12. Buy the bare minimum. You would not believe how many things I tried going without when I came here. I was so determined to save money that I refused to buy a pillow. I guess I didn’t feel like spending €10 on a pillow that I would throw away in 3 months. Fortunately for me, after a month of sleeping without a pillow, my mom found out how ridiculous I was being and brought me a pillow when she was in Germany. Looking back, I don’t understand why I thought saving €10 on a pillow was a big deal.. but hey, at least I know now that I don’t actually need a pillow to sleep? Anyway, please go an buy yourselves a pillow. However, keep in mind that you can save money by sharing things such as cooking utensils with friends. I bought one pot, one bowl, a wine opener (it’s France, how could you not?), two containers, and a travel mug. One of my friends bought a set of forks, knives and spoons, so she gave me one of each. While this might not seem like much, I have gotten very creative with what I have. I think the funniest thing for my friends to watch, was when I insisted in making quesadillas in my pot and used a pepper shaker to flatten it… But hey, it worked so I’ll probably do it again. With that said, let yourself get creative! You will Be surprised by how much you can do with limited tools. It’s also entertaining for other people to watch 🙂
  13. Use a student card! Whether it’s from a few years ago or from your current university, use your student ID whenever possible. I have saved so much money using mine when getting into museums! Some countries also give students discounts on their public transportation, so look out for opportunities for discounts!                       14433185_10154419326170874_2961357694314440234_n
  14. Visit family and friends abroad. If you have any extended family or friends who live abroad, take the time to visit them! It will make them happy to see you and you will have the best tour guide to show you around! Not to mention, you can save money on rooming. Most importantly, be sure to cherish the moments you have together and to thank them !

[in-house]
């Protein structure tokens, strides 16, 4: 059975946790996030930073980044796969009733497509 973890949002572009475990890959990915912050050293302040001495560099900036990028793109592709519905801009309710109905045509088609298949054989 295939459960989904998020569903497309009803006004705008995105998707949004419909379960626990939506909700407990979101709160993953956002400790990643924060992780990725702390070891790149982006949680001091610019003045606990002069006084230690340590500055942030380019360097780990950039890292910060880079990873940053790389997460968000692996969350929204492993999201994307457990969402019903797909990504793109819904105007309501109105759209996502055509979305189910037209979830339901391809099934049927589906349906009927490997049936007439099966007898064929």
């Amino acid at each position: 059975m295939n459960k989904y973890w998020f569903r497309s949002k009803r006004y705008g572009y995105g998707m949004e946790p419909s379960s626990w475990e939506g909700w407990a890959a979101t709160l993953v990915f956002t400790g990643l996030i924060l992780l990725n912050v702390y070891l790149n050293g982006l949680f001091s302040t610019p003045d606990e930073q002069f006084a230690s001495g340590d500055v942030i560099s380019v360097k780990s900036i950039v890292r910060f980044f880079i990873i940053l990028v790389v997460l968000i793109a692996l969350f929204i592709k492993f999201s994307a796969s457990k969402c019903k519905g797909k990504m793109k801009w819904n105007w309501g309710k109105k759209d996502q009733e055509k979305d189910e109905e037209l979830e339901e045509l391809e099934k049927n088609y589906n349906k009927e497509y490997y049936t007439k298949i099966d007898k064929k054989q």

Alright, well there you have it! Those are some tips and tricks I have been using while here in France. While these are great ways to save money, don’t worry about letting yourself indulge in a night out with friends! Traveling should be fun, so do not completely deprive yourself of good food and a fun time with your friends.I usually treat myself to good food on the weekends when traveling or whenever it is someone’s birthday. Sometimes I will treat myself to a treat from a local patisserie if I’ve had a very long day. It’s all about balance 🙂


I guess my main point is that traveling is always possible if it becomes a priority. Before ruling out traveling as a possibility, look at your spending habits and look for areas of improvement.

Hope this helps any of you who are traveling on budget or plan on traveling/studying abroad in the future!

What is your favorite way to save money while traveling?

7 thoughts on “Traveling on a Budget

  1. I found myself nodding my head along to all these points. Travel definitely does not have to be expensive especially inside of Europe if you are willing to take buses and stay in hostels. And yes, so many people blow their money at the pub or nights out or on clothes and then wonder how other people travel. I also think it is such a good idea to take advantage of what is free. I stayed at a hotel and had a busride back to Berlin so I fixed myself a pb&j at breakfast to take with me on the go. Bam! Free meal!

    Rae | Love from Berlin

    Liked by 1 person

  2. This is so helpful! I’m still a senior in high school, so I haven’t had that many opportunities for travel. However, I hope to study abroad in college, or at least take a trip or two over summer breaks, but expense has always been a concern. I 100% agree with you that prioritizing travel is a choice. If you really want to do it, you find a way. My AP World Teacher is like that. She has been EVERYWHERE, all on a teacher’s salary, and when we asked her about it, she just told us that she saved up and went during the summers. Love it!

    Liked by 1 person

    1. I’m so happy this helped 🙂 You definitely should look into studying abroad once you are in college though. There are scholarships available as well, which should make going a whole lot easier 🙂 And your AP World teacher sounds awesome!